Yes, it’s tempting to put all of your savings into other things. Saving for retirement feels safe. Saving for a vacation feels fun. Saving for an emergency fund is boring. I won’t pretend that it’s not. But it’s necessary. When you hear Marisa’s story, you’ll understand why.
When to spend the emergency fund
There are so many times we need a little extra cash for something, and it’s tempting to borrow that money from the emergency fund. The problem is, even when we think it’s ok because we’ll replace that money with our next paycheck, something gets in the way and it doesn’t happen. Or it’s delayed. Or it starts a new habit that’s hard to break.
Just. Don’t. Do. It.
Your emergency fund is only for emergencies. Springsteen tickets aren’t an emergency. Fixing a flat tire is an emergency, especially if you have to use your car to get to work. Upgrading to the newest iphone is not an emergency. Buying a last-minute plane ticket to take care of a very sick loved one is an emergency. Resist all temptations and spend this money only on emergencies!
And then, as soon as you spend it, start putting money back into the account again to replace what you’ve spent.
Where to keep emergency money
It’s important that you have ready access to your money when you need it. Everyone’s situation is different, but chances are this is all you need to know:
Put your money into a checking or savings account to have easy access to it. Boom! Done.
But if you’d like to try something else, and only if you have a credit card that you pay off in full every month then you can try something else. You know that you’ll pay off any emergency charges to your credit card at the end of the month, so in an emergency you can put a charge on your credit card. That means it’s ok if you need a few days to access your money. And that means you can put your money into a breakable CD, or even invest it. Of course, if the market is down at the time that you need your money, you could end up losing a lot, so I wouldn’t recommend doing this. You could also mix it up, like putting part of your emergency fund into a savings account and part of it into a breakable CD.
Whatever you do, just make sure you can get to your money when you need it. Often in an emergency, time is a big factor.
And like I said above, you can put some of your emergency fund into a tax-deductible HSA if you have one. That can cover some medical expenses.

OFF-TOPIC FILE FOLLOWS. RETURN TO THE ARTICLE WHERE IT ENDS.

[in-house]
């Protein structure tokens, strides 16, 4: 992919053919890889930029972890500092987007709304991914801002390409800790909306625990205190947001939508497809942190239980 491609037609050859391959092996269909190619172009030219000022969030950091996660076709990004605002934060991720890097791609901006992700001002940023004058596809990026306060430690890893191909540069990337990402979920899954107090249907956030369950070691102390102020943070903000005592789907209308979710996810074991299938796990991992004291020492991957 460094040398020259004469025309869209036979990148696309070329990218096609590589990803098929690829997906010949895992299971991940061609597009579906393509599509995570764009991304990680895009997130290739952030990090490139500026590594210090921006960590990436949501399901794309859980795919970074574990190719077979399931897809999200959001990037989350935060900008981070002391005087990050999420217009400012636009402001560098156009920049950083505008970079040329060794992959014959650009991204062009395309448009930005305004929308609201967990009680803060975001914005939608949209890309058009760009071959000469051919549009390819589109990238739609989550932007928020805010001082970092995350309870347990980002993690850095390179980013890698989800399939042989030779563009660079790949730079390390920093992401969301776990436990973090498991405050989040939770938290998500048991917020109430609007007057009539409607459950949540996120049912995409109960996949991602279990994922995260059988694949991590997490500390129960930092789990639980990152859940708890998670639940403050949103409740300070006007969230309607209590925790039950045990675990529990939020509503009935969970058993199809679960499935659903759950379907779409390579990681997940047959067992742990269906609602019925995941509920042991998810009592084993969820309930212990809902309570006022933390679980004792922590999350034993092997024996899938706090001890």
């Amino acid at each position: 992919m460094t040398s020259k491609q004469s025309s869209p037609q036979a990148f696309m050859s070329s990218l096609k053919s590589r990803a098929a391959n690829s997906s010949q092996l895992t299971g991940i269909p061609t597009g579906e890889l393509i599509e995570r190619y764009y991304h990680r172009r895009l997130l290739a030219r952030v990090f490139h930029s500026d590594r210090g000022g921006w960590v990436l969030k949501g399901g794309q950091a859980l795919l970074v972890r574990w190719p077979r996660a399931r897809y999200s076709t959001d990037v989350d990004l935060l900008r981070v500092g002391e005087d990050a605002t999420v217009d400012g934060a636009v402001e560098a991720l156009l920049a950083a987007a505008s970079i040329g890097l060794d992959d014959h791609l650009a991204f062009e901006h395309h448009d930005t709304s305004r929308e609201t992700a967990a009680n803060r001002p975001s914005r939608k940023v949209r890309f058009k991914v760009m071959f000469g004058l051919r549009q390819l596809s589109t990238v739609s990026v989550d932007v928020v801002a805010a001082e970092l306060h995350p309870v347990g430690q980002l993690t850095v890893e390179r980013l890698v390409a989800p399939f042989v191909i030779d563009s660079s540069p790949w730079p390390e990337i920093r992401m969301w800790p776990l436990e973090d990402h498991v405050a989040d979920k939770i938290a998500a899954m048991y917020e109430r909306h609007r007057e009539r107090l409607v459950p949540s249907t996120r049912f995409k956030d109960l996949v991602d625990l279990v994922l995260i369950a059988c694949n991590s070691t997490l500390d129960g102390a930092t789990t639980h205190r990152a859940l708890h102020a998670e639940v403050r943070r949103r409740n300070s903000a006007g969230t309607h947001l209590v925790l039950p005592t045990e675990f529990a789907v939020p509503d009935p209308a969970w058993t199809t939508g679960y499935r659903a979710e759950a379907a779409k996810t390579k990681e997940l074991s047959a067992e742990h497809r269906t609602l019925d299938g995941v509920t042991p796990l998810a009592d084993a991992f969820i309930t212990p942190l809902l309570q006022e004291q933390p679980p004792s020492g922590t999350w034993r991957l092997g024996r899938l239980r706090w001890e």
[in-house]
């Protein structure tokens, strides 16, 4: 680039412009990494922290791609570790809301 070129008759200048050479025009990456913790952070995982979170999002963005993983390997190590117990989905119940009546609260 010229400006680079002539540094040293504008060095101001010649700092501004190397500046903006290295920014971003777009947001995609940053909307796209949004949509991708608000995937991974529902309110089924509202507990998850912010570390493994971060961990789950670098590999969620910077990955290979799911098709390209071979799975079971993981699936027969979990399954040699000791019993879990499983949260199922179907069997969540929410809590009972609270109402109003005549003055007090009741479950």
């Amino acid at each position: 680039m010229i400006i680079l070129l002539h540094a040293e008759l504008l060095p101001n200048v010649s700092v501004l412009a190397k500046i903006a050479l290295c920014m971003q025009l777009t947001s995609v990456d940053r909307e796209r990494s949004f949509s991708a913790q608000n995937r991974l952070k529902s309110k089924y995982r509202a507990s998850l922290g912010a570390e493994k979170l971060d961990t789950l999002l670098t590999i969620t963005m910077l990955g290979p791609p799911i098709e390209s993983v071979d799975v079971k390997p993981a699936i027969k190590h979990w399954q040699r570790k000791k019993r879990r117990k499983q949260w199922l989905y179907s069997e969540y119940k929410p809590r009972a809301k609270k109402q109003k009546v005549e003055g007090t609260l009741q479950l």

This all sounds nice in theory, but it’s not like it really matters in the real world. Or does it? When it comes to emergency funds, my friend and client, who wants to be called Marisa in this post, learned first-hand how valuable they can be.
When we started working together, Marisa had a lot of credit card debt. A large chunk of it came from an unexpected problem with her water heater. She didn’t have an emergency fund or much money in her checking account, so when the bill came, she put it on her credit card. She couldn’t pay it off right away, so those huge interest charges built up. She just couldn’t get ahead of it.
As we worked together and Marisa paid down her credit card debt, I encouraged her to start an emergency fund. She was hesitant to put money towards it, but finally agreed. We took part of her tax refund and seeded the first $1000 of the account. She slowly added to it while she paid off her debt.
She protected that money. When her dishwasher broke, she washed dishes by hand. When her stove started acting up, she used the burners that worked better. But when her fridge died, that was the final straw.
Knowing she had her emergency fund available, Marisa quickly shopped around and considered her options. She got a good deal by buying all 3 at once: the stove, the dishwasher, and the fridge. She paid $1500 in cash. She emailed me:
I paid in cash. Crisp, green dollar bills. That was my largest cash purchase ever. It felt great. 🙂 The guy ringing me up kind of acted like he forgot what to do when he gets paid in cash. We had a good laugh…. Saving does pay off.
She walked out of that store and didn’t owe a dime on any of her shiny new appliances! Wow!
Compare that to the year before, when she was still paying off the credit card bill that had built up from that darn water heater several years earlier. What a difference! She felt so free!
But Marisa wasn’t done. She had one more thing to do. As soon as she bought her new kitchen appliances, she began putting money back into her emergency fund to build it up again.
Now Marisa has a solid, healthy emergency fund so when something goes wrong, she doesn’t panic. She doesn’t go into debt. She takes out her debit card and makes the payment.
Which situation would you rather be in? Would you want to put an emergency charge onto a credit card and spend years paying it off? Or would you rather put aside a little bit of money each month so that when you need it, it’s ready for you?
Most of us are in a water heater situation at some point. But wouldn’t it be better to be a fridge chick?
It’s SO important for everyone to understand money basics like emergency funds! It upsets me SO MUCH that this isn’t covered in school. It should be taught in an age appropriate way in every grade!
You might not have learned it back then, but you can learn it now. Take 3 seconds now to sign up for my mailing list by just entering your email address at the top of the screen. Let me show you how to build your nest egg so you have the money you need, when you need it. Then please take a moment to share this post, so your friends can learn how to cover their emergencies, too. I believe there are few better gifts we can give than teaching one another how to be happier and more in control of our own lives. Understanding money and building a nest egg are a big part of that!
Then, check out this 1-page printable cheat sheet of 5 quick and easy ways to save an extra $100 this week, and use that money to start and grow your emergency fund!